(p. 336 in 2nd edition.)
“Says he, ‘We A.A.s surrender to win; we give away to keep; we suffer to get well; and we die to live.'”
According to a talk John gave on Founders Day 1978 in Akron, he entered A.A. in February of 1949.
He was born in Atlanta, Georgia, and had a thick southern accent. He described himself as having always been shy, sensitive, fearful, envious, and resentful, which in turn lead him to be arrogantly independent, a defiant personality. He believed he got his Ph.D. degree principally because he wanted to either outdo or defy everybody else. He published a great deal of scholarly research, perhaps for the same reason.
He finished graduate school at the age of 30, and taught English at the University of Alabama for 21 years. That is where he was working when he entered A.A. He later taught at Kent State University in Ohio. (He joked in a talk he gave in 1978 about teaching Shakespeare with a southern accent, and having taught freshman English to Jim Nabors, television’s Gomer Pyle. Had he known Nabors was going to make so much money, he would have sat in Nabors’ seat and let Nabors teach the class.)
He began as a social drinker, in his early twenties, and did not experience any problems with drinking until well after he finished graduate school. But as the tensions and anxieties of his life mounted, and the set-backs from perfection began to increase, he “slipped over the line between moderate drinking and alcoholism.”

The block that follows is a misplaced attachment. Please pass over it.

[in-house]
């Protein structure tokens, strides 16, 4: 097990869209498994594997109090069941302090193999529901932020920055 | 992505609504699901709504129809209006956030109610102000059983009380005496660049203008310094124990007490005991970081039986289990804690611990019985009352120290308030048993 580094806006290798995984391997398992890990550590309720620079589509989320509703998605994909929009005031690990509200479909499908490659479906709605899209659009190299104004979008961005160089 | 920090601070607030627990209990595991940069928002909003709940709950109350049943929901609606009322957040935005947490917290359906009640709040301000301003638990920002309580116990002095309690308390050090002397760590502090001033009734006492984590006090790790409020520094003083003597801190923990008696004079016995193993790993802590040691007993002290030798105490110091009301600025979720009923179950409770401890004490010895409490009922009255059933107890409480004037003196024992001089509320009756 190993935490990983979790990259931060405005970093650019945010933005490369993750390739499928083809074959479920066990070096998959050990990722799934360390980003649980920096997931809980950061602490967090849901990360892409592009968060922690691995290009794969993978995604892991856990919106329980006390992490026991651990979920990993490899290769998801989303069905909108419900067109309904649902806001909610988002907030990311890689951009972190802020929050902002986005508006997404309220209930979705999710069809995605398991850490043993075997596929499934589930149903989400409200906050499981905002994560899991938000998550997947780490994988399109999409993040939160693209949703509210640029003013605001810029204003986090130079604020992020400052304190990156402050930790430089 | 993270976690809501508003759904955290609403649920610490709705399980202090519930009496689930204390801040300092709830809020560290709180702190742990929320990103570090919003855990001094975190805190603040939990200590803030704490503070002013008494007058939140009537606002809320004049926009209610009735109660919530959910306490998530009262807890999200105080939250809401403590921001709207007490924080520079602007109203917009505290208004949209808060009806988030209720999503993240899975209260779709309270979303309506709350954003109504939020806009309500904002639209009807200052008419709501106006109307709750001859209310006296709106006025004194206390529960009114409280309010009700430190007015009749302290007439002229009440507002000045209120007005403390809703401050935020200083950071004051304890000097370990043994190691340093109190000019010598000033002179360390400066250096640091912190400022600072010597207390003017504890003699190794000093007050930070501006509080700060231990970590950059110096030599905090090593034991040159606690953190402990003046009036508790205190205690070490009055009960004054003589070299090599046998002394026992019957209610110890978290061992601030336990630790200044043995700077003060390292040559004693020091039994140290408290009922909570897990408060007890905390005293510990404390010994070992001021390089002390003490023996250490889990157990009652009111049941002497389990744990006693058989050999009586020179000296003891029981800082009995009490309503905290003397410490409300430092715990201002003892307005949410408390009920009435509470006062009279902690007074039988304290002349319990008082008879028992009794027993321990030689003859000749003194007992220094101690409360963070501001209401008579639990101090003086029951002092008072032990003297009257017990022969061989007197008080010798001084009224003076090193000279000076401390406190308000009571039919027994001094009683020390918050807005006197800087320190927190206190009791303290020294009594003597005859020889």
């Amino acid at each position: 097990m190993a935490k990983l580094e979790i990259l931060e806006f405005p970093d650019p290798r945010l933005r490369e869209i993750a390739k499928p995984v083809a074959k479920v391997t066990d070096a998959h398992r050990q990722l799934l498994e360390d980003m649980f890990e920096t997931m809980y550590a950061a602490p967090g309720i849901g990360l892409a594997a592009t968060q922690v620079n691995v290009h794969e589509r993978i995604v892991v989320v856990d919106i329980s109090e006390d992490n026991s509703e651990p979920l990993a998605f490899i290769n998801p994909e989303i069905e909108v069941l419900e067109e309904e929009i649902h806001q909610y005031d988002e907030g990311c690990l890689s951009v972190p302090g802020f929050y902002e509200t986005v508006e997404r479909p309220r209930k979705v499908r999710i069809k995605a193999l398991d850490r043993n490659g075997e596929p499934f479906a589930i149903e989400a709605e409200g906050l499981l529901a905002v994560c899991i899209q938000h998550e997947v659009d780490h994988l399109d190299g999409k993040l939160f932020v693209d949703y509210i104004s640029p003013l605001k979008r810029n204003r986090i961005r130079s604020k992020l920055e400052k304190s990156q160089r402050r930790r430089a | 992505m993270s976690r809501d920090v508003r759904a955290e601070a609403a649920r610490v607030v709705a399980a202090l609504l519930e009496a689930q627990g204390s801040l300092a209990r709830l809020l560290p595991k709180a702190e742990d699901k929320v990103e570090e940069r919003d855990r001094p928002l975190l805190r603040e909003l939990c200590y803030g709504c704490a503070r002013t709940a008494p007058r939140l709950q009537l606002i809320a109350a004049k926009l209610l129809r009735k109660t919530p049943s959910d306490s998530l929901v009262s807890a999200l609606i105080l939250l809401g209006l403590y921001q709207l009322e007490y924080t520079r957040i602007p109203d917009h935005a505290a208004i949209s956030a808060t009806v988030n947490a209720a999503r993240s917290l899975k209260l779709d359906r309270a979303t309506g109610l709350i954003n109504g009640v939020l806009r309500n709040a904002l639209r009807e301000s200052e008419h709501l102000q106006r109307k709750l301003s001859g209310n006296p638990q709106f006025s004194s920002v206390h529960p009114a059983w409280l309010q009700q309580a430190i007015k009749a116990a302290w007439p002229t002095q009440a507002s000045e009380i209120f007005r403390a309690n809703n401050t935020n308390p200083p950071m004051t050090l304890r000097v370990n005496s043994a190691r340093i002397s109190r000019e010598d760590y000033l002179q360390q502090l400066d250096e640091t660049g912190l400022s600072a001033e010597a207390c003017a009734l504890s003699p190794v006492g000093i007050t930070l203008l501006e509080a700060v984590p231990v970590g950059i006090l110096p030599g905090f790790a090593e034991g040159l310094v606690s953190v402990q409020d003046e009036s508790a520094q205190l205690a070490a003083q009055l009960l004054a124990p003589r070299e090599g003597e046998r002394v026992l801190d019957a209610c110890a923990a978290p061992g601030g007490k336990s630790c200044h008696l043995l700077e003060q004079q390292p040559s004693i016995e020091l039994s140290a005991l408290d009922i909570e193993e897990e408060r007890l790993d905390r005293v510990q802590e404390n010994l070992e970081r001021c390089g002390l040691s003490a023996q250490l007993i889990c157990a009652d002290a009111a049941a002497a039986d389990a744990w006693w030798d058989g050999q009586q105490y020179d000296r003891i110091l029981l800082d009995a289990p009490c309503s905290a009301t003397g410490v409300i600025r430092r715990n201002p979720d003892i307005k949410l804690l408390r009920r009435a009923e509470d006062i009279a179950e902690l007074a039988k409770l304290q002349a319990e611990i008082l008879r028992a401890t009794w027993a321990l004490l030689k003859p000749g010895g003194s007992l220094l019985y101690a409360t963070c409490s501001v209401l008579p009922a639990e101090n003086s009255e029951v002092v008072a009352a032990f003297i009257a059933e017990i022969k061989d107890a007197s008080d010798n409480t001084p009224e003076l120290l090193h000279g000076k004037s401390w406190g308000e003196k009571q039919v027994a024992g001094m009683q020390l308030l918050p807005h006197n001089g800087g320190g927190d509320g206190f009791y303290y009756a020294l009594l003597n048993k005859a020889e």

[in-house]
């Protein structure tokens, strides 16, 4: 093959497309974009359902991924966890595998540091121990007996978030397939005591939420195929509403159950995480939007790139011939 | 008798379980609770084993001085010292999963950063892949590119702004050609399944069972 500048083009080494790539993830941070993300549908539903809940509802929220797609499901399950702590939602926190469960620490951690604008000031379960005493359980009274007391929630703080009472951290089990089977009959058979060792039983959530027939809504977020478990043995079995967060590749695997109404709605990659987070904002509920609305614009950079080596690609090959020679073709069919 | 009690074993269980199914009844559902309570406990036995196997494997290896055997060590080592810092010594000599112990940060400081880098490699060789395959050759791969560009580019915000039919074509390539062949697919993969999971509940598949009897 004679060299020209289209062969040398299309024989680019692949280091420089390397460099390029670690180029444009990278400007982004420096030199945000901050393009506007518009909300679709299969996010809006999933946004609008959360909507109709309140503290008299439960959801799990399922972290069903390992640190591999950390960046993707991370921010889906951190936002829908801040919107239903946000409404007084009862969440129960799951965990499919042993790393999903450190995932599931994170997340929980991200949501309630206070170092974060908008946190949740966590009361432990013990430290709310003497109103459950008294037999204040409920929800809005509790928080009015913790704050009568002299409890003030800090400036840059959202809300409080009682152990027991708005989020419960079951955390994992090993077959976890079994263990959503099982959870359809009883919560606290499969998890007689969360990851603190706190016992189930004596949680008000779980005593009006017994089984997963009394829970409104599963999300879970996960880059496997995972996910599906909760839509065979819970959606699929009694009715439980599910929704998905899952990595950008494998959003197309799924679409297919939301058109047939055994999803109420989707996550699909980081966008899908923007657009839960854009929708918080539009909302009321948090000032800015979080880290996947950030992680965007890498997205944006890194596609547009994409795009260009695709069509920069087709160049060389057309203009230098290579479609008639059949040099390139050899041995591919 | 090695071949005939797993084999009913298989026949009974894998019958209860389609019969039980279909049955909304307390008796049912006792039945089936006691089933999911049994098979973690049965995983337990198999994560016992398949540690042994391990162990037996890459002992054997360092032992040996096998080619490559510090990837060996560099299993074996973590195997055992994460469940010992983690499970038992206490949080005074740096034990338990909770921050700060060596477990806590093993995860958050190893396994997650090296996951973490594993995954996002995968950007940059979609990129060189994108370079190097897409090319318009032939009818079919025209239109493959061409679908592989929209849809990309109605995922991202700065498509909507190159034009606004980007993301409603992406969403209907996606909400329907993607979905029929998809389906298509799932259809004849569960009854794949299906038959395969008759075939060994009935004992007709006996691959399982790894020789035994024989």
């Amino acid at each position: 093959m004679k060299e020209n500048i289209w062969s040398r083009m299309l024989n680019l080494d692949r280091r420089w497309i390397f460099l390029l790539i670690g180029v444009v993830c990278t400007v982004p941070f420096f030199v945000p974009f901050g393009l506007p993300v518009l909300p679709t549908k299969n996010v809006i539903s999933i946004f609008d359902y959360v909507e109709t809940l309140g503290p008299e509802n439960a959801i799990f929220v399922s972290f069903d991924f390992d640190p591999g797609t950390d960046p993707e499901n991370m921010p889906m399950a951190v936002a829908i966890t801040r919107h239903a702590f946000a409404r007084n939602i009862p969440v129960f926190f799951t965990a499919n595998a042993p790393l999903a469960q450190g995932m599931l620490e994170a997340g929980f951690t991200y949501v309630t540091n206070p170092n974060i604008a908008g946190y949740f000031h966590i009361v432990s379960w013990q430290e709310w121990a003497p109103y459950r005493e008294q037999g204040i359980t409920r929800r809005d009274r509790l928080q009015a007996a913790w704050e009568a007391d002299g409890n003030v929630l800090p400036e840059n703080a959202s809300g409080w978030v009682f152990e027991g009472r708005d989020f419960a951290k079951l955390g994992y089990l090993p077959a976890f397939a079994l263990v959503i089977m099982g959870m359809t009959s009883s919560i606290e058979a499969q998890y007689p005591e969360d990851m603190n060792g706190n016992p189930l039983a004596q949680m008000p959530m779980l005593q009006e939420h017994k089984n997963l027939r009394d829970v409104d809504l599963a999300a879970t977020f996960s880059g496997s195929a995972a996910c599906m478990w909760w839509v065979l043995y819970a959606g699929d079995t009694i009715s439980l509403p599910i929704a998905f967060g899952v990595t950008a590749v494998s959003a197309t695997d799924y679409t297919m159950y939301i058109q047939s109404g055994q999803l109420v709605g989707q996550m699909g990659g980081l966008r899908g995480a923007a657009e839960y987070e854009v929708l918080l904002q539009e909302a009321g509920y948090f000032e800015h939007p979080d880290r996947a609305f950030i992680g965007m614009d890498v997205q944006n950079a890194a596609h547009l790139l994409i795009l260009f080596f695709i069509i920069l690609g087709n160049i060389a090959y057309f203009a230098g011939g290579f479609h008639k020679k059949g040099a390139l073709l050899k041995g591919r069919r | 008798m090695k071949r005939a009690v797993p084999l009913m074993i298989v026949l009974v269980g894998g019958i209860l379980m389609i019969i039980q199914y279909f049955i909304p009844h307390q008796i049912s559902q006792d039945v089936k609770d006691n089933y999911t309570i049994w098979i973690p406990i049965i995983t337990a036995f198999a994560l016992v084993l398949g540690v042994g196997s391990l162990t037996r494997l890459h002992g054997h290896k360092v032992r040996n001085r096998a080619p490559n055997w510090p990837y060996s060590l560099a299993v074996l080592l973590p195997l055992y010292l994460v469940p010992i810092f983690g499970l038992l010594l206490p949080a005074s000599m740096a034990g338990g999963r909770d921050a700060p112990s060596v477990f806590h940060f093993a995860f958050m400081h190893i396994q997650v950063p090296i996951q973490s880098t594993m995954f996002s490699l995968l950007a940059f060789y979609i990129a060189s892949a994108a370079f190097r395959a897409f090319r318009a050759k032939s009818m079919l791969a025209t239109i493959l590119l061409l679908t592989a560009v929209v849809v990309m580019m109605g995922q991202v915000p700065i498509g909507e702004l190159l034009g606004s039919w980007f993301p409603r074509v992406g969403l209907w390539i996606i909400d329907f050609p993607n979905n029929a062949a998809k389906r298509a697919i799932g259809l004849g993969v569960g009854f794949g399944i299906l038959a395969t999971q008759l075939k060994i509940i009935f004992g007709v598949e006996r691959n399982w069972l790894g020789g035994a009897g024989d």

John said “there are all kinds of drunks: melancholy drunks, weeping drunks, traveling drunks, slap-happy and stupid drunks, and a number of other varieties.” He was a self-aggrandizing and occasionally violent drunk.
His crises came when, during a drunk, he became “violently insane” and landed in the City Jail. Soon after he was ready for A.A.
John gave very humorous talks. For example, he said in his 1978 talk that he did not know why his story was removed from the third edition, perhaps the New York office thought he had died.
He also joked about how having your story in the Big Book could sometimes cause problems. He told how after he had talked at a state A.A. convention in Little Rock, Arkansas, he overheard a man say that he was a fake, a liar, and a thief. The man thought he had stolen every word of his story out of a story in the Big Book which the man had just read the night before.
He discusses four paradoxes in his story. (A paradox, he explains, is a statement seemingly self-contradictory; a statement which appears to be false, but which, upon careful examination, in certain instances proves to be true.) The four paradoxes are, (1) we surrender to win, (2) we give away to keep, (3) we suffer to get well and (4) we die to live.
John updated his story for the January 1968 A.A. Grapevine. In the update he said that in A.A. we don’t just quit drinking. “We learn to change our self-centeredness, to stop running away from things we don’t like, and to remove or at least adjust our emotional shortcomings. We do these things by taking seriously and honestly our Twelve Steps, the nearest thing to a ‘cure’ for alcoholism that anybody has yet discovered. We learn to do these things not by just memorizing the Steps (though that is a good idea), but by attempting to live and act them each day of our lives. And eventually, often when we least expect it, we discover that as a result of all this we are happy and contented and full of thanksgiving — something I once knew (or thought I knew) I could never be, without drinking.”
Special thanks to Charles K. of California for some of the information on John P.